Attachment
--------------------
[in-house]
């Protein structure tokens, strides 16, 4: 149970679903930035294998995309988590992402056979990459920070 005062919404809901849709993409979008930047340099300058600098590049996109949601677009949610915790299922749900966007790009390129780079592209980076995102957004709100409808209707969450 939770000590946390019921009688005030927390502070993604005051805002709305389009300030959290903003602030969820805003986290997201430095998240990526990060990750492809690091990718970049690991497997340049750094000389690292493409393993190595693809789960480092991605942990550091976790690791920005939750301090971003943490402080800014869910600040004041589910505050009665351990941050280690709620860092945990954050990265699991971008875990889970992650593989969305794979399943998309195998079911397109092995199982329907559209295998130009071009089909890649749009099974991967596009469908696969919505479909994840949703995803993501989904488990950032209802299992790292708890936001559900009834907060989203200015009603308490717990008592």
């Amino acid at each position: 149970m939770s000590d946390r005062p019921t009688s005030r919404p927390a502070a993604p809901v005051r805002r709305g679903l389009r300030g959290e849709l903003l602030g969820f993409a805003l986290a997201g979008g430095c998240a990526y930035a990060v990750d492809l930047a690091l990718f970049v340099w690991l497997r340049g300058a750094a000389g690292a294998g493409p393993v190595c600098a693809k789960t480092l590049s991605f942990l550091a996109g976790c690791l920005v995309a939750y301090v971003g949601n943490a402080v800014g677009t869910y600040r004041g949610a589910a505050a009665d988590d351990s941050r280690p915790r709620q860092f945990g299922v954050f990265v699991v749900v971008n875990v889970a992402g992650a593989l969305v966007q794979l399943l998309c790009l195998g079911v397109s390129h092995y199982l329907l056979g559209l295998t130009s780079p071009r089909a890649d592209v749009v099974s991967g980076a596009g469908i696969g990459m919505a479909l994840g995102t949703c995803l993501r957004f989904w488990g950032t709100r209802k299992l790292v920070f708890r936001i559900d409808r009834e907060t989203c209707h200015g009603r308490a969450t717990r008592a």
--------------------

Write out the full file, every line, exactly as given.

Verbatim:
[in-house]
């Protein structure tokens, strides 16, 4: 149970679903930035294998995309988590992402056979990459920070 005062919404809901849709993409979008930047340099300058600098590049996109949601677009949610915790299922749900966007790009390129780079592209980076995102957004709100409808209707969450 939770000590946390019921009688005030927390502070993604005051805002709305389009300030959290903003602030969820805003986290997201430095998240990526990060990750492809690091990718970049690991497997340049750094000389690292493409393993190595693809789960480092991605942990550091976790690791920005939750301090971003943490402080800014869910600040004041589910505050009665351990941050280690709620860092945990954050990265699991971008875990889970992650593989969305794979399943998309195998079911397109092995199982329907559209295998130009071009089909890649749009099974991967596009469908696969919505479909994840949703995803993501989904488990950032209802299992790292708890936001559900009834907060989203200015009603308490717990008592």
């Amino acid at each position: 149970m939770s000590d946390r005062p019921t009688s005030r919404p927390a502070a993604p809901v005051r805002r709305g679903l389009r300030g959290e849709l903003l602030g969820f993409a805003l986290a997201g979008g430095c998240a990526y930035a990060v990750d492809l930047a690091l990718f970049v340099w690991l497997r340049g300058a750094a000389g690292a294998g493409p393993v190595c600098a693809k789960t480092l590049s991605f942990l550091a996109g976790c690791l920005v995309a939750y301090v971003g949601n943490a402080v800014g677009t869910y600040r004041g949610a589910a505050a009665d988590d351990s941050r280690p915790r709620q860092f945990g299922v954050f990265v699991v749900v971008n875990v889970a992402g992650a593989l969305v966007q794979l399943l998309c790009l195998g079911v397109s390129h092995y199982l329907l056979g559209l295998t130009s780079p071009r089909a890649d592209v749009v099974s991967g980076a596009g469908i696969g990459m919505a479909l994840g995102t949703c995803l993501r957004f989904w488990g950032t709100r209802k299992l790292v920070f708890r936001i559900d409808r009834e907060t989203c209707h200015g009603r308490a969450t717990r008592a």